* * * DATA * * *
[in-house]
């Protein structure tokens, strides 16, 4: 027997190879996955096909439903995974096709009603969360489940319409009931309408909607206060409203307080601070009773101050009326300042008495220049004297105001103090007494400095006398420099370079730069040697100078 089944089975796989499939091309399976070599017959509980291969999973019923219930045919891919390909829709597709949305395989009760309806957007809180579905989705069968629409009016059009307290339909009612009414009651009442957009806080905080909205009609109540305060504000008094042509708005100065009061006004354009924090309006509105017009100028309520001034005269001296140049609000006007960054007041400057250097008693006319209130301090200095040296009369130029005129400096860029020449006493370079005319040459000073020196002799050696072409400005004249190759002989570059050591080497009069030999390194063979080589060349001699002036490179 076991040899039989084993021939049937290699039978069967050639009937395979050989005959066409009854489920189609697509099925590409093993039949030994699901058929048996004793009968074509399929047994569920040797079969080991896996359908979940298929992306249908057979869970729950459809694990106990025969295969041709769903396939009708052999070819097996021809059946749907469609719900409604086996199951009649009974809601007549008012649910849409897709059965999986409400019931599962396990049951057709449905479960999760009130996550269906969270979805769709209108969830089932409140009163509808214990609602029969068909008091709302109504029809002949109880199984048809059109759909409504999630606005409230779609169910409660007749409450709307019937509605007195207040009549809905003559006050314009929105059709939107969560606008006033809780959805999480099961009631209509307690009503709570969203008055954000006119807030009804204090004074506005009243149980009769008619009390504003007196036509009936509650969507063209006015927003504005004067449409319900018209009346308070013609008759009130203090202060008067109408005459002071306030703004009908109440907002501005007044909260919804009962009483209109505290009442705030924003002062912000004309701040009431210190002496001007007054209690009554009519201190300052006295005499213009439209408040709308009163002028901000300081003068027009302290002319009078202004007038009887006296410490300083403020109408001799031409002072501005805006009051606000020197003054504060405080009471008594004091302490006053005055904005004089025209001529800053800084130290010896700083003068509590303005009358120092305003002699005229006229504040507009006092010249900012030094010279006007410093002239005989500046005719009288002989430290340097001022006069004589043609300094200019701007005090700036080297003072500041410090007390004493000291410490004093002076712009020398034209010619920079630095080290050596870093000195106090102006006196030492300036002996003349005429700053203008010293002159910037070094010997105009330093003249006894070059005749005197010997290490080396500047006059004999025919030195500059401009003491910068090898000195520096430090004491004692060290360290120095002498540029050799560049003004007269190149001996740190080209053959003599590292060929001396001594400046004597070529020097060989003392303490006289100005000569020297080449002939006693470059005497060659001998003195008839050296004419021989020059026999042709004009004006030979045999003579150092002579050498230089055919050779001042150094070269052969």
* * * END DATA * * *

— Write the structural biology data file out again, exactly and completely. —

[in-house]
């Protein structure tokens, strides 16, 4: 027997190879996955096909439903995974096709009603969360489940319409009931309408909607206060409203307080601070009773101050009326300042008495220049004297105001103090007494400095006398420099370079730069040697100078 089944089975796989499939091309399976070599017959509980291969999973019923219930045919891919390909829709597709949305395989009760309806957007809180579905989705069968629409009016059009307290339909009612009414009651009442957009806080905080909205009609109540305060504000008094042509708005100065009061006004354009924090309006509105017009100028309520001034005269001296140049609000006007960054007041400057250097008693006319209130301090200095040296009369130029005129400096860029020449006493370079005319040459000073020196002799050696072409400005004249190759002989570059050591080497009069030999390194063979080589060349001699002036490179 076991040899039989084993021939049937290699039978069967050639009937395979050989005959066409009854489920189609697509099925590409093993039949030994699901058929048996004793009968074509399929047994569920040797079969080991896996359908979940298929992306249908057979869970729950459809694990106990025969295969041709769903396939009708052999070819097996021809059946749907469609719900409604086996199951009649009974809601007549008012649910849409897709059965999986409400019931599962396990049951057709449905479960999760009130996550269906969270979805769709209108969830089932409140009163509808214990609602029969068909008091709302109504029809002949109880199984048809059109759909409504999630606005409230779609169910409660007749409450709307019937509605007195207040009549809905003559006050314009929105059709939107969560606008006033809780959805999480099961009631209509307690009503709570969203008055954000006119807030009804204090004074506005009243149980009769008619009390504003007196036509009936509650969507063209006015927003504005004067449409319900018209009346308070013609008759009130203090202060008067109408005459002071306030703004009908109440907002501005007044909260919804009962009483209109505290009442705030924003002062912000004309701040009431210190002496001007007054209690009554009519201190300052006295005499213009439209408040709308009163002028901000300081003068027009302290002319009078202004007038009887006296410490300083403020109408001799031409002072501005805006009051606000020197003054504060405080009471008594004091302490006053005055904005004089025209001529800053800084130290010896700083003068509590303005009358120092305003002699005229006229504040507009006092010249900012030094010279006007410093002239005989500046005719009288002989430290340097001022006069004589043609300094200019701007005090700036080297003072500041410090007390004493000291410490004093002076712009020398034209010619920079630095080290050596870093000195106090102006006196030492300036002996003349005429700053203008010293002159910037070094010997105009330093003249006894070059005749005197010997290490080396500047006059004999025919030195500059401009003491910068090898000195520096430090004491004692060290360290120095002498540029050799560049003004007269190149001996740190080209053959003599590292060929001396001594400046004597070529020097060989003392303490006289100005000569020297080449002939006693470059005497060659001998003195008839050296004419021989020059026999042709004009004006030979045999003579150092002579050498230089055919050779001042150094070269052969």